by Bernie Noe, head of school
I hope you all have a great end to your summer and are rested and ready for the new school year, which is nearly underway! Teams have started to practice, and next week, when everyone heads back to class, summer will be in the rearview mirror. I always love the beginning of school as both students and adults reinvent themselves each year, and we all begin with such energy and optimism — and the weather is still nice.
Over the summer, a friend sent me a great article about the new John Deere tractors currently being used in mid- to large-scale farming. They are amazing machines. They are totally computerized and linked to cloud-based systems that provide farmers with a foot-by-foot analysis of their soil composition and recommendations of nutrients needed to maximize crop outcomes. And, these tractors drive themselves with much more precision than the most experienced farmers, avoiding overlap between rows when planting and thereby preventing the overplanting that decreases crop production. Crop yield has increased 10 percent because of this new technology, thus paying back the cost of the machine in one or two seasons. And farmers now spend winters studying the data produced by the tractors (and other computerized farm machines) to plan the next year's crops.
While opinions vary on the intersection of technology, data, and farming, I believe that the work world will change as profoundly for our students as it has for farmers using these new tractors. Artificial intelligence, now upon us, together with the advent of other new technologies, means that some of our most basic tasks, like driving or getting a medical diagnosis, will eventually be done by machines. Our students will live in a period of almost continual disruption in the workplace.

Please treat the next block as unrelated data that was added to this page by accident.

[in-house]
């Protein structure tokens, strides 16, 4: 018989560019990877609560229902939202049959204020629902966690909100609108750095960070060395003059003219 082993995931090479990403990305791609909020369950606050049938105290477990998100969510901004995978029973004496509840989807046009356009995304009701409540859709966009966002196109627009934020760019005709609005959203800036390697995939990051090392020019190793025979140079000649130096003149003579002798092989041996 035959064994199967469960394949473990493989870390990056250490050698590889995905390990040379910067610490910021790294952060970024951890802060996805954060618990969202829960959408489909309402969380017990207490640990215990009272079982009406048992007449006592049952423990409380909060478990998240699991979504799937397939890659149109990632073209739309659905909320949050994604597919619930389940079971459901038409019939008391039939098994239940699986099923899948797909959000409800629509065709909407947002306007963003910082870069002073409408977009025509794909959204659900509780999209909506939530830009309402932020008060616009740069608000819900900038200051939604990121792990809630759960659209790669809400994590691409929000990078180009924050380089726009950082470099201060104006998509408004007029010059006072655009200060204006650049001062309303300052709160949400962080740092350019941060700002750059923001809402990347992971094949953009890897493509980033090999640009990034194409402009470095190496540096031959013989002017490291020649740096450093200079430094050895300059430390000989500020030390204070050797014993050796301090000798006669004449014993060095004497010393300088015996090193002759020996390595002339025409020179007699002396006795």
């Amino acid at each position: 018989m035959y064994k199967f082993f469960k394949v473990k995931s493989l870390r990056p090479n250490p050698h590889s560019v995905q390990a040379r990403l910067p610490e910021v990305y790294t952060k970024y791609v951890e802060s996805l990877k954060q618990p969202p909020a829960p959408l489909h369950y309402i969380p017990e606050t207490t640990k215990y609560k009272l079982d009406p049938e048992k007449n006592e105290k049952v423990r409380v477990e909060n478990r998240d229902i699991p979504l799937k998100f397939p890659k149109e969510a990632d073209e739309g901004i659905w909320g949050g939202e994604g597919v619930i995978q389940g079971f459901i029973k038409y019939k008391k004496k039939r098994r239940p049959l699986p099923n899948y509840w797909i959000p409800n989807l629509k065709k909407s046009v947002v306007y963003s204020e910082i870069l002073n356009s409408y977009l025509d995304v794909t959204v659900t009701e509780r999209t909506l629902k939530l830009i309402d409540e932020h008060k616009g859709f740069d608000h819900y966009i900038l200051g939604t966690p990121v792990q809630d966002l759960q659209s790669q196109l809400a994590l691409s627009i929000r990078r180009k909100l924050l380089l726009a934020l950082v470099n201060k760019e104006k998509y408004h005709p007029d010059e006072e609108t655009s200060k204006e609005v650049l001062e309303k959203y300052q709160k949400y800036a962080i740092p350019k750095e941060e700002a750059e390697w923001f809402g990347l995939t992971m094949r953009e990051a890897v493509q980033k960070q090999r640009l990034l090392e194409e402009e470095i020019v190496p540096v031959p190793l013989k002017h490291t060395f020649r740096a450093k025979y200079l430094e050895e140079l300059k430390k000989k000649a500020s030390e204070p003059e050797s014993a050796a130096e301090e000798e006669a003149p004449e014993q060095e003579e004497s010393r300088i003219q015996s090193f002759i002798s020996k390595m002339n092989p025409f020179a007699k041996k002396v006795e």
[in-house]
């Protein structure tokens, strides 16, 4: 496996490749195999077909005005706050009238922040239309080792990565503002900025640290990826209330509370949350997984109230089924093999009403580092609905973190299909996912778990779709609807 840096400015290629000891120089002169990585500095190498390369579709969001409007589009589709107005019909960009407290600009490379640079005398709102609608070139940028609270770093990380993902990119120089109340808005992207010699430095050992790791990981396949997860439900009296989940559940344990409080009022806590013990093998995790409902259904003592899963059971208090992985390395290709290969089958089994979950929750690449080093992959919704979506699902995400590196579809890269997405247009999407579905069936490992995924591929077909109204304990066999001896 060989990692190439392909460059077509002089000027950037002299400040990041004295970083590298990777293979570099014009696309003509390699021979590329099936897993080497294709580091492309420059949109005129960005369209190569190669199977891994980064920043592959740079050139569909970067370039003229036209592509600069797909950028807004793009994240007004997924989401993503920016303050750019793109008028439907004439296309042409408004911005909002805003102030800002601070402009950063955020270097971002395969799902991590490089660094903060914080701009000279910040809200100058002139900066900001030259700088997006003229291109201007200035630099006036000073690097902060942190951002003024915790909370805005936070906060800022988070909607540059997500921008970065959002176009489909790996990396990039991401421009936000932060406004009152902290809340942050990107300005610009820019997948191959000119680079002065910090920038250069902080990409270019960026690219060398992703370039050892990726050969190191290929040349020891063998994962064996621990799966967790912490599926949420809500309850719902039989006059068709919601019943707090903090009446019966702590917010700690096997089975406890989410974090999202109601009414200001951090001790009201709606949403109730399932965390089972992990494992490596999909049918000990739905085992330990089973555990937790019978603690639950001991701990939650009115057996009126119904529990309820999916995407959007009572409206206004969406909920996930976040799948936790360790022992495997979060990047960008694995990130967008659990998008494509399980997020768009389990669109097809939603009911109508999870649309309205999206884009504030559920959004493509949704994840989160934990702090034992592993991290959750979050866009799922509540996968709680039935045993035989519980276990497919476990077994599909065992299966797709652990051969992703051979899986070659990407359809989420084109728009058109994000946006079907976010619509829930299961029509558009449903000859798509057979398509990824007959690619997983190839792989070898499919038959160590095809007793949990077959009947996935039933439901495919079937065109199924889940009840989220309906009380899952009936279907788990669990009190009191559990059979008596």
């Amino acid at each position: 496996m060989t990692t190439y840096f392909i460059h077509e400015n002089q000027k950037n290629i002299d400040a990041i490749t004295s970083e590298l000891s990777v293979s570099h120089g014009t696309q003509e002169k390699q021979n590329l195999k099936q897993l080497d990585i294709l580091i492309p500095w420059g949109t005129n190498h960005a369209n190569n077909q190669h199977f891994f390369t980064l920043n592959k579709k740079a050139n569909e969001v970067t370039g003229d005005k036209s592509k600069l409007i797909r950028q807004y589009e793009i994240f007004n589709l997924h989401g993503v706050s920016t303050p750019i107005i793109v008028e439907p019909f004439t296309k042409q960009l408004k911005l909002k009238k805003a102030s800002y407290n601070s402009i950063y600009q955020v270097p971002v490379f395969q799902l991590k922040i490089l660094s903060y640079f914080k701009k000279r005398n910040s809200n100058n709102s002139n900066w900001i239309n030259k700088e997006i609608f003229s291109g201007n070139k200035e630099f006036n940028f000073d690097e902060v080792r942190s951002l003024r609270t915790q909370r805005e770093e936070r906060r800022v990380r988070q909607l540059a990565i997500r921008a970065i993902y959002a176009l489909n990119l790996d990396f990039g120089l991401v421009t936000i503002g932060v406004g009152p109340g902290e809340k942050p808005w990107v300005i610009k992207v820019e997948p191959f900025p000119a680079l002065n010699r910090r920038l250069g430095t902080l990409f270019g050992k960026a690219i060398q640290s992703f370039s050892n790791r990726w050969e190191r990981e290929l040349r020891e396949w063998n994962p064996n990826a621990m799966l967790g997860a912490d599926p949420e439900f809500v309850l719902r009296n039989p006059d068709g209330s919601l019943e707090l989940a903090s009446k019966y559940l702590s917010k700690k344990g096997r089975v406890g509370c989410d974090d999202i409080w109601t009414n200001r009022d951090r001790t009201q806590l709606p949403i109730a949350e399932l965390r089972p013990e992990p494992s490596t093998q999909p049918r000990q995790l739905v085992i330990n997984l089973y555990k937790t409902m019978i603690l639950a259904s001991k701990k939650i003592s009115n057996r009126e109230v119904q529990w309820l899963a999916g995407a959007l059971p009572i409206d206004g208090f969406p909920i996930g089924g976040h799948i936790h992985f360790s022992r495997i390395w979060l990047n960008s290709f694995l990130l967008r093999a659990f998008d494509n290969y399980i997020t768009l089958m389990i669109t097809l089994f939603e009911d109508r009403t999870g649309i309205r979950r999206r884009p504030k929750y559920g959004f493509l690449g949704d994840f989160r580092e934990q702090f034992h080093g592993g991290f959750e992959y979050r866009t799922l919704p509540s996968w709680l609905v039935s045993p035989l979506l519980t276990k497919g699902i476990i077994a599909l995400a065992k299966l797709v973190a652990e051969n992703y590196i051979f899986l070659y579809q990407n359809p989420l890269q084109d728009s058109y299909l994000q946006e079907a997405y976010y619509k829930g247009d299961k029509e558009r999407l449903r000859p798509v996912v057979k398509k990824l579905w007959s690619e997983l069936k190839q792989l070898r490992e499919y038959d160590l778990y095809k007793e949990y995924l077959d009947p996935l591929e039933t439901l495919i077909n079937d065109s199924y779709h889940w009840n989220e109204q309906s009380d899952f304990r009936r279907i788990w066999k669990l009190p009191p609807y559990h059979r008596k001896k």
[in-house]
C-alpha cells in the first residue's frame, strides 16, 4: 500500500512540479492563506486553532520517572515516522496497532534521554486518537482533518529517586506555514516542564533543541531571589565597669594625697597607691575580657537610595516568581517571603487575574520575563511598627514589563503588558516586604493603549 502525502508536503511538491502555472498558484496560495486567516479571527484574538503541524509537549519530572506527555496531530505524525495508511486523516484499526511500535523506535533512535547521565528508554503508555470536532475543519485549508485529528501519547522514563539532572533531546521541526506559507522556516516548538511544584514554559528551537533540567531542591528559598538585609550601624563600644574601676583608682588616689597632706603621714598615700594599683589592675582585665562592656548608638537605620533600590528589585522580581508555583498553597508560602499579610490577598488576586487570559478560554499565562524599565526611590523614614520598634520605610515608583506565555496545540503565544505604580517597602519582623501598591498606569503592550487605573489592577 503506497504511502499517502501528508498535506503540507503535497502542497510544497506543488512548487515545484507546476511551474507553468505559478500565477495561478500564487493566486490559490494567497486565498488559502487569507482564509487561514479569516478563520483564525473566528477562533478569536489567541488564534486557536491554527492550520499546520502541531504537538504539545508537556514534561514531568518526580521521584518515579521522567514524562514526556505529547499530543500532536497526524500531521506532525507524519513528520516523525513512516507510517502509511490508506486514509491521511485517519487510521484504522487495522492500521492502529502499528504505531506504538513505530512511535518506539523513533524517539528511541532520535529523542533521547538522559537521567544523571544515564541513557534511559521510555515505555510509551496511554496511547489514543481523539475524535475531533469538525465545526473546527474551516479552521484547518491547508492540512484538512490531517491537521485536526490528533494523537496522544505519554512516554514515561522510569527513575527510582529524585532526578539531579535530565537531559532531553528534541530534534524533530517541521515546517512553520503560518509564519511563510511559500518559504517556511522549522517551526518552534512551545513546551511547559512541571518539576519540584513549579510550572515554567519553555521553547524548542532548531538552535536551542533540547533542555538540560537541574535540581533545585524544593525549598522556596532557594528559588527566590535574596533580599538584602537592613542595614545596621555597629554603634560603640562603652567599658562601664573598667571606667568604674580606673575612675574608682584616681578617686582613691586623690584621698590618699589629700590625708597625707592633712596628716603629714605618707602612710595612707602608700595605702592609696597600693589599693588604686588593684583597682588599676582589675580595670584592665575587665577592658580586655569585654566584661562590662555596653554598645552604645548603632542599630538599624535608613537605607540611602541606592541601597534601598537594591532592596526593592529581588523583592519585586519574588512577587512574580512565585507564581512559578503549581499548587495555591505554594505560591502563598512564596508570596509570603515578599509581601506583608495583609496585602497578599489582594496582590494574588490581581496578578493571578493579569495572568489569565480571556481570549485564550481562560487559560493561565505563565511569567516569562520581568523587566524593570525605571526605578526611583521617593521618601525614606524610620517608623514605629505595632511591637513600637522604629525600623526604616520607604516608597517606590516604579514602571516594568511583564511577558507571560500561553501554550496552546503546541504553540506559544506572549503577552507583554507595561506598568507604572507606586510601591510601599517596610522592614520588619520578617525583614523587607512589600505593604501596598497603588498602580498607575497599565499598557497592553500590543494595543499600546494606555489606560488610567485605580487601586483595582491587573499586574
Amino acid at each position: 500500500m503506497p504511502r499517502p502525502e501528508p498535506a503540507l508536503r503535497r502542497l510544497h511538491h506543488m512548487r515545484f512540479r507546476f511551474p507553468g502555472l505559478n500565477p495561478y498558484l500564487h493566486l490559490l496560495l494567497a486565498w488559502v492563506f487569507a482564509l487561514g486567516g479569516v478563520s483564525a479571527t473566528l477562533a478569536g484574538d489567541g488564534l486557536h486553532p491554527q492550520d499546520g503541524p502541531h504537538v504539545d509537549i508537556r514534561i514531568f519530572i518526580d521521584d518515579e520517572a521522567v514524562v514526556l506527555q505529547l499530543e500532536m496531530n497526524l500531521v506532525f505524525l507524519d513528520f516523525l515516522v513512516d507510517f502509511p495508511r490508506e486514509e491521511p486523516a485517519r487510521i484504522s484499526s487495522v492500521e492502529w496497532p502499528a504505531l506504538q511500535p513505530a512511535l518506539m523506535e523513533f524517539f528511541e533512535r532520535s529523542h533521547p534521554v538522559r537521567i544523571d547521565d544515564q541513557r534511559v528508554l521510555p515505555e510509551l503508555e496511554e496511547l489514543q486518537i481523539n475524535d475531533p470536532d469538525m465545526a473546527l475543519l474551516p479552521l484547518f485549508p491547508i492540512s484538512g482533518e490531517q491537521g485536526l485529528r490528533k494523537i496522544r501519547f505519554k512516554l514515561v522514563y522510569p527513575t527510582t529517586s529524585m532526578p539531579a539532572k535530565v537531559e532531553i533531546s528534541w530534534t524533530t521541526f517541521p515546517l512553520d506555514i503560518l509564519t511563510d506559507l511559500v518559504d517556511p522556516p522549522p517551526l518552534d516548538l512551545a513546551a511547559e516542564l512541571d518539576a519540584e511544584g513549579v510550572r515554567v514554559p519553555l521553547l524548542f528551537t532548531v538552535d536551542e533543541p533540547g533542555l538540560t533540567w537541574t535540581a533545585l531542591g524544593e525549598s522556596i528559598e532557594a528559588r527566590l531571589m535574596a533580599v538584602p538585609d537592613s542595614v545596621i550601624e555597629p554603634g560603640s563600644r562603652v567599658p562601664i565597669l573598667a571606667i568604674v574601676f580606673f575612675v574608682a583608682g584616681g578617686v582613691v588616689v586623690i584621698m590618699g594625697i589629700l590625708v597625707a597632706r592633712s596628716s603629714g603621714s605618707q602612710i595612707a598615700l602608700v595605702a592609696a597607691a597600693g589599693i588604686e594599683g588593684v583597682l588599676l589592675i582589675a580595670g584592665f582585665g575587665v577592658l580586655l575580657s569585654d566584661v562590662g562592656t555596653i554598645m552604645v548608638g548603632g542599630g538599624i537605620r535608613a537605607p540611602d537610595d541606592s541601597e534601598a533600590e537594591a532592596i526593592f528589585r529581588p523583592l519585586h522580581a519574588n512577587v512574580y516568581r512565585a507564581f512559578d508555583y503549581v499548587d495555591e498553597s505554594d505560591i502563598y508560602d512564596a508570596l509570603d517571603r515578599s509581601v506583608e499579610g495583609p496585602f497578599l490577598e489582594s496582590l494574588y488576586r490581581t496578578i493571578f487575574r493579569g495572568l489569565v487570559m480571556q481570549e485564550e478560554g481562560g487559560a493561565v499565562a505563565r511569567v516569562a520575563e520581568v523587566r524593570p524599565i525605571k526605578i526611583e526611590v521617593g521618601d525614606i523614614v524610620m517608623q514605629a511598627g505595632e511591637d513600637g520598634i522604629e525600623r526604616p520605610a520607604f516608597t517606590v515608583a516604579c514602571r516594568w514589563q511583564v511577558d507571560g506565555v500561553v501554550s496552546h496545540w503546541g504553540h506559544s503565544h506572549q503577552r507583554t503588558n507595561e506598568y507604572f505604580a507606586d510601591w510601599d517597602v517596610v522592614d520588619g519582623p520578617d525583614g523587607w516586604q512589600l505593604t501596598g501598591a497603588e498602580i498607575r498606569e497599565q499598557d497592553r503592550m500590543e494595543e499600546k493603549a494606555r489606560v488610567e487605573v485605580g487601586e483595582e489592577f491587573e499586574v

So what will it take to thrive and be successful in this new economy?
First, and as I mentioned in my opening letter earlier this month, our students will need to develop the ability to see the big picture. They will need to look at problems from a multidisciplinary, metaperspective, not from a narrow view provided by deep understanding of only one field. At the high school level, and I think even in college, they should resist becoming overly specialized. Sure, they can major in computer science and take creative writing or dance at the same time, but when possible they should also take interdisciplinary courses that engage them with people and ideas outside their primary areas of interest.
Second, all of our students should leave Lakeside with a healthy curiosity about everything, closing no doors and enjoying learning with no specific end in mind. Everything our students learn will matter, regardless of how farfetched it may seem at the time. The world of the future will belong to those who love lifelong learning.
Finally, our students should stop planning so much and just enjoy what they are learning from day to day. Ironically, the openness engendered by shifting away from continuous planning will uniquely dispose them to thrive in a future that will be more affected by innovation and change than any period in the past 200 years. And, openness is also a much healthier mindset than obsessive planning!
So, parents and guardians, let's prepare our students for the exciting, dynamic, ever-changing world of the future by stressing the importance of a broad-based liberal arts education and lifelong learning, and also the joy to be found in learning. I have never farmed but I loved the article on tractors and am now looking for a good history of farming. If you have a recommendation, please send it along.
I will see all of you at games and performances this fall!
Bernie Noe is head of school. Reach him at email@example.com.